We appreciate all the support of our family," the Hutchinson family said in a statement Sunday. "The community support has been amazing.
OGDEN — Todd Christensen said there was nothing he'd rather be doing Sunday than patrolling the streets of Ogden.
Christensen, a patrol deputy and community resource officer with the Weber County Sheriff's Office, was among the out-of-area public safety officials working overtime Sunday so their colleagues in the Ogden Police Department could have the day off.
"It's a great opportunity to give our brothers a day off and (let them) take some time to be at home with their families," Christensen said.
On Wednesday night, Ogden police officer Jared Francom was shot and killed when serving a drug-related warrant. Five other members of the Weber-Morgan Narcotics Strike Force — including three Ogden police officers — were injured during the gunfight.
All Ogden Police Department employees were given the day off Sunday to mourn the loss of their co-worker and honor their injured colleagues.
The Weber County Sheriff's Office, Salt Lake City Police Department and Utah Highway Patrol handled law enforcement duties in Ogden from 6:30 a.m. Sunday until 6:30 a.m. Monday.
"We couldn't ask for more support from the law enforcement and public safety community," Ogden interim Police Chief Wayne Tarwater said.
UHP Lt. Chris Simmons called it a "sense of obligation" and "a way to support our brothers" in law enforcement.
"A lot of us have a tremendous, overwhelming feeling of sorrow for them," Simmons said. "This is a way for us to give back and maybe remove that helpless feeling that we have."
Francom's death has shaken the law enforcement community, Christensen said.
"This last week has been emotionally rough for everyone, for the officers involved and for the officers as a brotherhood," he said. "We wanted to give them an opportunity to be with their families and loved ones, and let them know we're fighting a good fight out here."
Tarwater said the 24-hour break was a necessity — and mandatory.
"They want to be here. They want to keep working," he said of his officers. "They just don't realize their bodies, their minds need to recuperate. Their families need them, their children need to see them. … Whether they want to or not, they need the time off."
Offers of support from law enforcement agencies throughout the state came pouring in as soon as word of the tragedy spread Wednesday night, Tarwater said.
Simmons was among the first to call and offer assistance, the Ogden chief said.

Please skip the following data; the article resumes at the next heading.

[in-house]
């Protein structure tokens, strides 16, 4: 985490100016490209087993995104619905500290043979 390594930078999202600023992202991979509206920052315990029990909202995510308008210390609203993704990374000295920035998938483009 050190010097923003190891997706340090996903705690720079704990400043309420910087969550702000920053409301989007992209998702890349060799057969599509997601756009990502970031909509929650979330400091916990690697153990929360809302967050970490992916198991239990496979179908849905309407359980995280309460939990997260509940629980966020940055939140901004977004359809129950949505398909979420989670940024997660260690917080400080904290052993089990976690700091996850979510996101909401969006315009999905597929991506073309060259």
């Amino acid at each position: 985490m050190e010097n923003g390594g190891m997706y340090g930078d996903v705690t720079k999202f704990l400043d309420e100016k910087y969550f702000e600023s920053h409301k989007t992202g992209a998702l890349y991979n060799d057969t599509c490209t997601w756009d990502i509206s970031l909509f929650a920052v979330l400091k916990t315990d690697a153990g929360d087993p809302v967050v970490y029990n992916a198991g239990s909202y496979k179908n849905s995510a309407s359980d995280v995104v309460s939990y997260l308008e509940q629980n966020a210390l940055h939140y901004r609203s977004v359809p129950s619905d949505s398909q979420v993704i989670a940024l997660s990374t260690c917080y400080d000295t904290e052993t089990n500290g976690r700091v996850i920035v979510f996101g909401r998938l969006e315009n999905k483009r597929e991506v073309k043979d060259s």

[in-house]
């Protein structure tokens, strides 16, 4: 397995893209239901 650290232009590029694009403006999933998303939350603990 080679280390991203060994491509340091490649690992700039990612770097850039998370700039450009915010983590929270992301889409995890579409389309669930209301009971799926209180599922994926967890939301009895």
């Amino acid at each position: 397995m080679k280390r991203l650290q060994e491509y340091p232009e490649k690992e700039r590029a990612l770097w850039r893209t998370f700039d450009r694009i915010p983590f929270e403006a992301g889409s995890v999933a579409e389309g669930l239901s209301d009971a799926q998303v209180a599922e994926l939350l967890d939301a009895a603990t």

"Most of these officers are going through something that most of them have never gone through before and probably won't go through again in their careers," Simmons said. "For them to have an opportunity to power down or decompress from the events of losing a fellow officer and the impact it's had on them, this is the least we can do for them, to give them a day to relax."
In addition to covering shifts Sunday, area public safety agencies have volunteered to fill in Wednesday morning to allow Ogden officers and support staff to attend Francom's funeral.
"They're offering everything they can offer," Tarwater said. "Nobody has asked for any kind of compensation from Ogden city for this. They're just offering it up. That's what's so neat about it."
Funeral services for Francom are set for 11 a.m. Wednesday at Weber State University's Dee Events Center, 4450 Harrison Blvd.
Weber County Sheriff's Sgt. Nate Hutchinson, one of the six officers shot, was released from the hospital Sunday.
Ogden police officer Kasey Burrell remains in critical condition at McKay-Dee Hospital Center. Fellow Ogden officers Michael Rounkles and Shawn Grogan were in fair condition Sunday, hospital spokesman Chris Dallin said.
Roy police officer Jason Vanderwarf, who was shot in the hip, was released from the hospital Thursday.
The officers were serving a warrant at the home of Matthew Davis Stewart at 3268 Jackson Ave. on Wednesday when police say Stewart met them at the door with gunfire.
Hutchinson was shot four times, twice to his vest, once to his arm and once through his hip, according to a law enforcement source.Comment on this story
"We appreciate all the support of our family," the Hutchinson family said in a statement Sunday. "The community support has been amazing."
Grogan was shot in the face through the cheek. Burrell was shot twice, once in the stomach, and his face was hit with fragments. Rounkles was shot in the leg next to his femoral artery, and the bullet was still lodged inside.
Accused shooter Stewart remains hospitalized at Ogden Regional Medical Center with injuries that are not life-threatening.
Funds for each of the six officers have been set up in their names at all Bank of Utah locations.